Portuguese Table Wine

I’ve been wanting to try some Portuguese wines for some time now and today the theme is Portuguese Table Wine hosted by Catavino.  That gives me the extra motivation I need to stop delaying and try some Portuguese wine!
I in fact have a sliver of a connection to Portugal as I supposedly have some Portuguese blood in me. It’s pretty diluted to be trustworthy… nonetheless, I embrace it.
That’s one of the reasons I’ve been wanting to try Portuguese wines, another is the fact that when I read reviews in various wine publications the list of highly rated value wines from Portugal seems to keep getting longer and longer.  So I make notes of all the fantastic values that I read about and head off to the wine shop and walk in circles tiresome to find these fantastic wines…  Where are they?!  I’m off to another wine shop… same thing… and another…
I had a devil of a time finding Portuguese wine, much less finding some not from Douro. The few Portuguese wines I found were usually mixed in with Spanish wines. One shop I was in even has a sign that looks something like this:
SPAIN & Portugal
It seems that the wine distributors in my area (Cincinnati, OH) are doing a piss-poor job at bringing in Portuguese wine. And I reckon they are missing a huge opportunity. Everyone likes a fantastic deal, and from what I’ve read there are lots of fantastic value wines available from Portugal. If I knew the business of wine distribution I would do it myself.  If anyone knows the folks at Cutting Edge Selections make the suggestion as I reckon they are probably the ones who would go after this market.
The Tasting
After much searching I was able to pick up two bottles from producer Sogrape Vinhos.  One of them I thought was mediocre, but the additional bottle I thoroughly loved.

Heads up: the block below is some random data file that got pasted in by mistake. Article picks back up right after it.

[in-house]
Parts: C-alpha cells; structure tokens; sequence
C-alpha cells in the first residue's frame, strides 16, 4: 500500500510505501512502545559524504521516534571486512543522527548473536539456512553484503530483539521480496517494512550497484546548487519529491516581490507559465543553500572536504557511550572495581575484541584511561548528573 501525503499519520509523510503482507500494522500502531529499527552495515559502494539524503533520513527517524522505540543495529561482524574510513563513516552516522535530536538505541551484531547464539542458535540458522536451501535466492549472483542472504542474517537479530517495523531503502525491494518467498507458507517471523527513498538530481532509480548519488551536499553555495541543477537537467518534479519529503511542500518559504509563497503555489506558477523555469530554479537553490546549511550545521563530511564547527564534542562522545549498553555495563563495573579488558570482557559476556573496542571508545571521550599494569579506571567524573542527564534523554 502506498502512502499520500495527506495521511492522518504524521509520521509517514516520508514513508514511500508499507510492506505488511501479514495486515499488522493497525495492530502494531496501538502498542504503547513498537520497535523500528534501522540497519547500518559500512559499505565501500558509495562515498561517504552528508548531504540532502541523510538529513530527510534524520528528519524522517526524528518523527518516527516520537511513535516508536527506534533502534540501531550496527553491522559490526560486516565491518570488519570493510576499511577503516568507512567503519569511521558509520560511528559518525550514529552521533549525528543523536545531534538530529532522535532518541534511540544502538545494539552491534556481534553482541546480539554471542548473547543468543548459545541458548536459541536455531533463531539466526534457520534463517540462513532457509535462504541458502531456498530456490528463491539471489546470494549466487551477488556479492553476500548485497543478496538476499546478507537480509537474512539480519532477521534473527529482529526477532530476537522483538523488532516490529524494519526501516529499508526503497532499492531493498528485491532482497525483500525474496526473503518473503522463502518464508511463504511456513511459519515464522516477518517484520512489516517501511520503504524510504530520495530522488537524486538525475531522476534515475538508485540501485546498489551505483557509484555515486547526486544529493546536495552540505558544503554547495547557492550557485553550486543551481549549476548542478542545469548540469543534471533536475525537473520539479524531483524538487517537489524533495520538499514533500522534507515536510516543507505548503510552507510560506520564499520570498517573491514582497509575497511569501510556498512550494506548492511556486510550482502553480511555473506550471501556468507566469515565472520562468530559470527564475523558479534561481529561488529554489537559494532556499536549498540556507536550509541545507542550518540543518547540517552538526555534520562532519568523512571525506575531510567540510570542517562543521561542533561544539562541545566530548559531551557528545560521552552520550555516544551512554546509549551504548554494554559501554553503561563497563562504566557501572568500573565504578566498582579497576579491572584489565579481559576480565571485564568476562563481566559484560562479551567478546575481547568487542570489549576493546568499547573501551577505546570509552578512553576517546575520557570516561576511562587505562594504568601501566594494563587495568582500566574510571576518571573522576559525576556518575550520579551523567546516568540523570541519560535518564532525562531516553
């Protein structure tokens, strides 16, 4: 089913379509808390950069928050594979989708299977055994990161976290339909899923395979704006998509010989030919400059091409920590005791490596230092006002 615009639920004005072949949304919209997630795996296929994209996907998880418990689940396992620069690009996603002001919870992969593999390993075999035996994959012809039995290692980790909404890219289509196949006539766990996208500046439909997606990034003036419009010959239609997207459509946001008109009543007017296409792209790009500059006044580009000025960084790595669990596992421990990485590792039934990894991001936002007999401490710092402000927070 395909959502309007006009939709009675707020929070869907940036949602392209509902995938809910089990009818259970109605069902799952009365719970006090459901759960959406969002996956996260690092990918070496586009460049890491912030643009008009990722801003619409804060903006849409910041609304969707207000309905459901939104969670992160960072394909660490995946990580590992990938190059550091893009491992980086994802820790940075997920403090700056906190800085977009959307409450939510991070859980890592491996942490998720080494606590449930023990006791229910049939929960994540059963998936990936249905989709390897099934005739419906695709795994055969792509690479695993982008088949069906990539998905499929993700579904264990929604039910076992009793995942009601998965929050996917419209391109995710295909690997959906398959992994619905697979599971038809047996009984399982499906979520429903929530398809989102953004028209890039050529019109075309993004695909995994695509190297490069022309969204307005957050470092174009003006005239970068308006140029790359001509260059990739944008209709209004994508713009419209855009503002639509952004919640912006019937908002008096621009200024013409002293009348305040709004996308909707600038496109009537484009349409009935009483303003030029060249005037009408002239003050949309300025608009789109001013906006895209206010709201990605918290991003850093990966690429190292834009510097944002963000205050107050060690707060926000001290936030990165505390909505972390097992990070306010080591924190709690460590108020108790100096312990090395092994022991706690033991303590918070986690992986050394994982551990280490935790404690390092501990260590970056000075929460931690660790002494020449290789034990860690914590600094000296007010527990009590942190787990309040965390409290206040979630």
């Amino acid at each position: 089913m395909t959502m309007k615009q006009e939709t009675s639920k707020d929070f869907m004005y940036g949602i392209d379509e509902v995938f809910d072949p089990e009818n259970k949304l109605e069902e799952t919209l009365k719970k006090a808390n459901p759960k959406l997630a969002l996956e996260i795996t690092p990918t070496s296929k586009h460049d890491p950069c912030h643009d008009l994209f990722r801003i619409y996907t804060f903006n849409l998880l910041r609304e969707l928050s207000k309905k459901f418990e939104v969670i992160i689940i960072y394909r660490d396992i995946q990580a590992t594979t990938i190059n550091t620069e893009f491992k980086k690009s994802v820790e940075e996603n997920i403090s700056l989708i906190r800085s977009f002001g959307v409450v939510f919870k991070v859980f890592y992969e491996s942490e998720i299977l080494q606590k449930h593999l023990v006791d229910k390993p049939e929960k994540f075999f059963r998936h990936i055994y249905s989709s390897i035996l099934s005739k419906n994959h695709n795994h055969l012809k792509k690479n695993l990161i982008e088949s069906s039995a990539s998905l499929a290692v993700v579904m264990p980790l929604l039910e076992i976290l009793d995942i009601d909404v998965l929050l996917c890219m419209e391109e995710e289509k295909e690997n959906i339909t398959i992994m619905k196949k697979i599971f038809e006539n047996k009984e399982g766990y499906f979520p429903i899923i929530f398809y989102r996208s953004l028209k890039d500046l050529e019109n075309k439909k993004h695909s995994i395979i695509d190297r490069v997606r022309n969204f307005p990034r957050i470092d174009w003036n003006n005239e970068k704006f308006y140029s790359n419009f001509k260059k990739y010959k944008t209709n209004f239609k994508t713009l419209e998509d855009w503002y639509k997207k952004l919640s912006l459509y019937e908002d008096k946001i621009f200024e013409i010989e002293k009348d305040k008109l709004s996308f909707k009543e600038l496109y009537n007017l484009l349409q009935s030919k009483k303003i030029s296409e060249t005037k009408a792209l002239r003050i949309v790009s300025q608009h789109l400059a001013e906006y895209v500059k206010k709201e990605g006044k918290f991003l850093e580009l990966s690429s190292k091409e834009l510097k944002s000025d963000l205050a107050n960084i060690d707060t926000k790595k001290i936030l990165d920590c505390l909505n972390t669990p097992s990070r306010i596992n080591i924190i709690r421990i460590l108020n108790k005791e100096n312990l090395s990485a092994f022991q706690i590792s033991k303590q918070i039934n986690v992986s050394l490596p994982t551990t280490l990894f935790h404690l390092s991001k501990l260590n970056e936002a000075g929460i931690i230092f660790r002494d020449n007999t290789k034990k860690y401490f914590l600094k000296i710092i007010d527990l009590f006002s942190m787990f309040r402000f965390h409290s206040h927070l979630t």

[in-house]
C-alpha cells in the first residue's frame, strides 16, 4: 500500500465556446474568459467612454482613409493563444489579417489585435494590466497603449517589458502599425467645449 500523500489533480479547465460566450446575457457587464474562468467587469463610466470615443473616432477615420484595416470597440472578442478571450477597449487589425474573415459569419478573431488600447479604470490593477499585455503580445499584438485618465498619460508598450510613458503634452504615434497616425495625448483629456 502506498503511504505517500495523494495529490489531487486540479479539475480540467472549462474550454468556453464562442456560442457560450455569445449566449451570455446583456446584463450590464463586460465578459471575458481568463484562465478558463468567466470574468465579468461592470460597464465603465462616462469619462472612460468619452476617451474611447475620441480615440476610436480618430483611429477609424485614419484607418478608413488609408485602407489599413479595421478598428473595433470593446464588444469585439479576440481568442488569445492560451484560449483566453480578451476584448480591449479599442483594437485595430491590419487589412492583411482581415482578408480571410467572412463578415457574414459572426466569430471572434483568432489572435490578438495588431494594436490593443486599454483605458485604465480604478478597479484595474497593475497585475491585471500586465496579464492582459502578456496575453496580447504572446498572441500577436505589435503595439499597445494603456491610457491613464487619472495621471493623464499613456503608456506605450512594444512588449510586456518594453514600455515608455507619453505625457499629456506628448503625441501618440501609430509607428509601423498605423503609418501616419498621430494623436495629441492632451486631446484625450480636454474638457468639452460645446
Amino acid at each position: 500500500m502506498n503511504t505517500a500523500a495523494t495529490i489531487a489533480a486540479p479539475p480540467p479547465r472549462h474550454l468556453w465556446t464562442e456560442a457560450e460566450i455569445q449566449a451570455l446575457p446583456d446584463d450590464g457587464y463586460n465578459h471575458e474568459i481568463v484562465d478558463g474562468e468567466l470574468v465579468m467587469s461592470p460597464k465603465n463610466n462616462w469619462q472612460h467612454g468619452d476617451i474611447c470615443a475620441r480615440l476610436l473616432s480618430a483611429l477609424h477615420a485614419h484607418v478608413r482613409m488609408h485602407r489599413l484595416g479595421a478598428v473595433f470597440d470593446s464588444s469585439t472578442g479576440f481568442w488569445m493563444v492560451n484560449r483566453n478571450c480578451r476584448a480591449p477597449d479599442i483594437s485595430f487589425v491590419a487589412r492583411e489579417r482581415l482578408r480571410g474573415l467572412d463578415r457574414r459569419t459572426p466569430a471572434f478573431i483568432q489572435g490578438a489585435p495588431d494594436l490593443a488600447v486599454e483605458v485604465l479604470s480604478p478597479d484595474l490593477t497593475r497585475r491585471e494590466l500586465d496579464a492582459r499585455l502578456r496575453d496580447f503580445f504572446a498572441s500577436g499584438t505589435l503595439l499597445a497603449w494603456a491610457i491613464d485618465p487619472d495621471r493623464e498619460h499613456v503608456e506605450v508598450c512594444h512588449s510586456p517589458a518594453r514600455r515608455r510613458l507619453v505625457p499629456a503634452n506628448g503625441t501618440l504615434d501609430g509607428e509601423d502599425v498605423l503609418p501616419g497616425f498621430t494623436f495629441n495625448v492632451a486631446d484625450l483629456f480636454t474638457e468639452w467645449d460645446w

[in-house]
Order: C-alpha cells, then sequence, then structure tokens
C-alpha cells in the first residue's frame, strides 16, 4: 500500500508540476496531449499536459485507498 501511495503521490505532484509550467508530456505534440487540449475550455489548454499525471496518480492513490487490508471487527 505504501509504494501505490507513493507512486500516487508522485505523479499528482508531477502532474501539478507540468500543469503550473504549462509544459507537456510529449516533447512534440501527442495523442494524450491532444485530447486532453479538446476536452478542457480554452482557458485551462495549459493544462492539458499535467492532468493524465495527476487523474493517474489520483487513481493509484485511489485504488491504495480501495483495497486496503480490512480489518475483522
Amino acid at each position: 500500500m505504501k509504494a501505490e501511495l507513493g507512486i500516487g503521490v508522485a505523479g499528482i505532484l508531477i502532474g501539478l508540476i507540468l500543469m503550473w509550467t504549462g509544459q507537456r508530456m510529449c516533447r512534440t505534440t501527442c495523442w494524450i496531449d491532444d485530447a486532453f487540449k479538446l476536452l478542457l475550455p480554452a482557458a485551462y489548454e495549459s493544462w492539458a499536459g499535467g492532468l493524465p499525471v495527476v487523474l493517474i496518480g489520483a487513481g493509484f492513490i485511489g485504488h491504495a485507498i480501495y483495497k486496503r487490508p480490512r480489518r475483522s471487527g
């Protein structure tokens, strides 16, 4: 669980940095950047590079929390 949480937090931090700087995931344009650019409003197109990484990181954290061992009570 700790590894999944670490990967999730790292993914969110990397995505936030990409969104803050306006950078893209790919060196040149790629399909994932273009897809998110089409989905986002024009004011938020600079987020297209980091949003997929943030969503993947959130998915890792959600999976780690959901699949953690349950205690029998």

The first bottle I tried was Vinha Do Monte 2001 ($10.99) from the Alentejano province.  This wine is a blend of Aragones, Trincadeira and Alfrocheiro Preto grapes.  All of which are new to me, so I did a small digging:  Aragones it seems is either another name for Garnacha or Tempranillo (I’m not sure which to believe); Trincadeira is an indigenous Portuguese varietal that grows best in dry, hot regions and typically produces flavors of jam, red plum, cinnamon and clove; Alfrocheiro Preto is another indigenous varietal thought to be related to Pinot Noir.  Alfrocheiro Preto is typically grown in Dão and is attributed to producing flavors of mint, flowers, black currants and fresh strawberries.
The Vinha Do Monte has an fascinating nose: strong floral and vanilla with earth and cherry undertones. The palate brings out the cherry a bit more with plum and vanilla riding shotgun. It has a very warming mouth feel with a rather high acidity that is just slightly out of balance. It’s a small bitter on the back of the tongue. The end is long but rather uninteresting.  In general it’s an OK wine, but not fantastic.
Wine: Vinha Do Monte
Varietal: Blend of Aragones, Trincadeira and Alfrocheiro Preto
Vintage: 2001
Alcohol: 13.5%
Rating: 82
The second bottle I tried was Grão Vasco 2004 ($6.99) from the Dão province.  This wine is a blend of Touriga Nacional, Jaen, Alfrocheiro Preto and Tinta Pinheira. Touriga Nacional is a varietal used extensively in Port wine that has characteristics of strong tannins and concentrated black fruit.  Jaen is a rather bland grape with low acidity that is often used to balance tannins from additional varietals.  Tinta Pinheira, also known as Rufete, is another varietal used in Port that oxidizes easily and adds candy-like fruit flavors.
Overall, I found this to be a very enjoyable wine.  It has a nice smoky, leathery and floral bouquet.  Cherry and pepper on the palate with a silky mouth feel.  It isn’t terribly complex, but it does have surprising concentration for a $7 wine.  It always makes me pleased when the less expensive wine is my favorite.
Wine: Grão Vasco
Varietal: Blend of Touriga Nacional, Jaen, Alfrocheiro Preto and Tinta Pinheira
Vintage: 2004
Alcohol: 13%
Rating: 89

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Finisterra Red and White Wine from Portugal

Finisterra Red and White Wine from PortugalAs a guy who is into value wines, I’ve found that there are a few regions you can count on for consistent values.  Chile and Spain are two regions that are on that list, but one that I don’t see enough of is Portugal.  There are some incredible bargains to be found in Portuguese wines, but unfortunately I don’t find many of them on the shelves in my province.  Distribution seems to be spotty, unless you’re in New York City.